“The feelings and basis of the Summer School was a meeting of people from all over the world, with valuable views born out of their experiences from their countries. This collaboration of minds was fantastically fresh for me, and I will carry this experience throughout the rest of my education in Leeds…“
Luke Humphrey blogs about this year’s CGD summer school
The summer sun shone around Leeds especially for the students of the 2016 Centre for Global Development EADI (European Association of Development Research and Training Institutes) Summer School. Chock full of distinguish and specialised academics from across the world giving lectures and workshops on a smorgasbord of eye-catching development subjects ranging from Climate Change to Development Journalism.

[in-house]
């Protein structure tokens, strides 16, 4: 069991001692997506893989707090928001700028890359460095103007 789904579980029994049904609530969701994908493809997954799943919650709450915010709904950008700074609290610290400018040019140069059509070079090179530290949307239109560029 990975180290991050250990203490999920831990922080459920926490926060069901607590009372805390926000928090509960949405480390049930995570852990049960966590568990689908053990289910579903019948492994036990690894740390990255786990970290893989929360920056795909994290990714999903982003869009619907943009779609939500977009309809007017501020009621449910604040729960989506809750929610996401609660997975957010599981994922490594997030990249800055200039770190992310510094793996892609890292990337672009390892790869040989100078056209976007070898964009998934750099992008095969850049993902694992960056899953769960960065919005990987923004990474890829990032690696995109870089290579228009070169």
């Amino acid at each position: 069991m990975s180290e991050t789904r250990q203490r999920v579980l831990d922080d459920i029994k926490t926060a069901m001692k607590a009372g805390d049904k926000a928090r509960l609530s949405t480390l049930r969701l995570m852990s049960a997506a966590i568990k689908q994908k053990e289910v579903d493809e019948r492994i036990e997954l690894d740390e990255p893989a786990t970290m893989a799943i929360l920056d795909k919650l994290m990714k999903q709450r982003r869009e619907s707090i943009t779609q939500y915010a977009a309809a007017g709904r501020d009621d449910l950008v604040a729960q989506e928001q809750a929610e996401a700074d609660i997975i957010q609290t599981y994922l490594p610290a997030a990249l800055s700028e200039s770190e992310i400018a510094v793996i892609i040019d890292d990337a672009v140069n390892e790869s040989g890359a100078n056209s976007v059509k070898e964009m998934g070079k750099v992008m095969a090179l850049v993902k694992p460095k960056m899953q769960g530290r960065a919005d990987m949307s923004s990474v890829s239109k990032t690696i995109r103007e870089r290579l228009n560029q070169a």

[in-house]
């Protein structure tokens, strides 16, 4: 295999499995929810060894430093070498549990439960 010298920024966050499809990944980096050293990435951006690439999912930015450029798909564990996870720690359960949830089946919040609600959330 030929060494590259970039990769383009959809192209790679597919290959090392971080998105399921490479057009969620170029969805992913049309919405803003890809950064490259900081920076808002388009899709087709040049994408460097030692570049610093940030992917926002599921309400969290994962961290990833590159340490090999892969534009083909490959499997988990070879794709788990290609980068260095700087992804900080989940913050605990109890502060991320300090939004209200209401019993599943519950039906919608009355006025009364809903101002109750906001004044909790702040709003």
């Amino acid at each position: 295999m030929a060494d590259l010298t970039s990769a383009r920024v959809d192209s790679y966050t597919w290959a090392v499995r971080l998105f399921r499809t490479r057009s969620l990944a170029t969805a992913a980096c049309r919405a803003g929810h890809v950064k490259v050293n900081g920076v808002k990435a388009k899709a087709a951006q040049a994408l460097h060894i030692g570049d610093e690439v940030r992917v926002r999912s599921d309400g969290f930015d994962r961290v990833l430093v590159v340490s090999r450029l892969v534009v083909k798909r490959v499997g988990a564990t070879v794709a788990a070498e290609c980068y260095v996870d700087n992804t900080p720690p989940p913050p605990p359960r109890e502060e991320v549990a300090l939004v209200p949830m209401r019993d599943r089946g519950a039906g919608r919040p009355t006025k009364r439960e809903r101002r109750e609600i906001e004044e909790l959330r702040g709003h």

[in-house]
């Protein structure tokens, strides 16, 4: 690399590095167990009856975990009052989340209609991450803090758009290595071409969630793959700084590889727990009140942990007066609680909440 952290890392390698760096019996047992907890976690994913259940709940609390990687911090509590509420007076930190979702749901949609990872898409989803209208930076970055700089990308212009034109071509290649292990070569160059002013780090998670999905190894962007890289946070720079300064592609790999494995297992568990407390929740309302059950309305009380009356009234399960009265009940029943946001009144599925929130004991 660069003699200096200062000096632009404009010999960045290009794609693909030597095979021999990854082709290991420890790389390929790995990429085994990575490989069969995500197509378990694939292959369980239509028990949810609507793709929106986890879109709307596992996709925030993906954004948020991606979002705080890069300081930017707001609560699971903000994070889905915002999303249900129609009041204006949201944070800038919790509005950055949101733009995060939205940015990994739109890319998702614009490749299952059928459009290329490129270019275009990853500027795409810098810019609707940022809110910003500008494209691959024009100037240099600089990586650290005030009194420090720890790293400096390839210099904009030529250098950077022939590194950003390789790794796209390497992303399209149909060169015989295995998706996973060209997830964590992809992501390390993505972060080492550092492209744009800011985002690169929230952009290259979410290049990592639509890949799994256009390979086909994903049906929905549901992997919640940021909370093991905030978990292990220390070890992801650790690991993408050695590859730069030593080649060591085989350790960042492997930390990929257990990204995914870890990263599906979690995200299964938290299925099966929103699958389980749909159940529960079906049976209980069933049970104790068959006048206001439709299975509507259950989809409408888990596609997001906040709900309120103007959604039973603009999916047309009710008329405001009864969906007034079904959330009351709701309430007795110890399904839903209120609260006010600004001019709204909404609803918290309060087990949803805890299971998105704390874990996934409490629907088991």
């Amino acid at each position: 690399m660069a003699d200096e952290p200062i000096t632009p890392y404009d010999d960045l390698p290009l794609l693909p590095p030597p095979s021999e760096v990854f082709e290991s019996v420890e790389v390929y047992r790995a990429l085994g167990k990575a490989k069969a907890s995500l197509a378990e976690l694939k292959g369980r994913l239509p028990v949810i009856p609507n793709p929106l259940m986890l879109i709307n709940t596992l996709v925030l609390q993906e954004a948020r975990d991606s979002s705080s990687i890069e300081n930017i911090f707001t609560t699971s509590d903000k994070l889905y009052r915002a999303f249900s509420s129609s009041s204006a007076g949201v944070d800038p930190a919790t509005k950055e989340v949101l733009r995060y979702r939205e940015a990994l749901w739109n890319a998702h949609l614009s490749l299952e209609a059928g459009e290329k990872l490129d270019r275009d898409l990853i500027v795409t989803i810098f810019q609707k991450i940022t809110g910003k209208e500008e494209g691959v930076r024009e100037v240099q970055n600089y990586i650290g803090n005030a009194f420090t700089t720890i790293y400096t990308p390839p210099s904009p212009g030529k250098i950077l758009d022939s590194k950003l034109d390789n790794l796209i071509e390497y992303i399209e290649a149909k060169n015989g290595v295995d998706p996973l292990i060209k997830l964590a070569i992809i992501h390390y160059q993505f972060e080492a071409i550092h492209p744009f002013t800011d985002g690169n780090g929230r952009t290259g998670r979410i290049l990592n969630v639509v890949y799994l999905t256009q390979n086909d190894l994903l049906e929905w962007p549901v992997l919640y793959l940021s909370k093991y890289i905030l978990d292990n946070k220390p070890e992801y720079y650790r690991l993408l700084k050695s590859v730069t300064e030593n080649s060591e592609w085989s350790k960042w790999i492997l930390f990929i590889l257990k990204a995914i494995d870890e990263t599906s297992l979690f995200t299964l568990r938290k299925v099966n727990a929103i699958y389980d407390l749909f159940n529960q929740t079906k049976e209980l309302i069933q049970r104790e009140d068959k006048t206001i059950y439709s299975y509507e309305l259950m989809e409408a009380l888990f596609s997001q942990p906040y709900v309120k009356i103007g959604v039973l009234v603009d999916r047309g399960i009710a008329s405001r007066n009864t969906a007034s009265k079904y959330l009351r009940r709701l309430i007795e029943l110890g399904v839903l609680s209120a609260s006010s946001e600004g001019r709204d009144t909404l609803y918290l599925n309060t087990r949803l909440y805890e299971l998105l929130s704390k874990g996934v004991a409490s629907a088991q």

As a second year International Development student at the University of Leeds, many subjects over the week were second nature, but what was not familiar was the bottomless amount of knowledge, depth and insight provided by both seasoned lecturers and a diverse and engaged group of students. What was most enlightening in fact was the discussions and debates from the students coming from four different continents across the world altogether for the school. A scorching hot Monday set the scene for a double dose of development talks. Firstly from Professor Cuz Potter and Jinhee Park, an intriguing and informative tale of city transformation, rural to urban, green pastures to dense city high rises. Cuz and Jinhee pulled in their extensive knowledge of South Korea. What becomes immediately apparent is how interconnected development is with so many other fields of study, from Architecture & City Planning to Engineering and Construction, development is at the heart of what we are studying, but it stretches out so much further when applied to real life projects and transformation of societies in the developing world. Not only does this huge spectrum of study find its way into the lectures, but also it shines through the wide variety of student’s backgrounds. Engineers, Geographers and Historians alike gather to study a constantly growing field full of potential. What cannot be stressed enough is the limitless amount of different experiences and background from the participants which greatly enriched every debate and discussion during the summer school.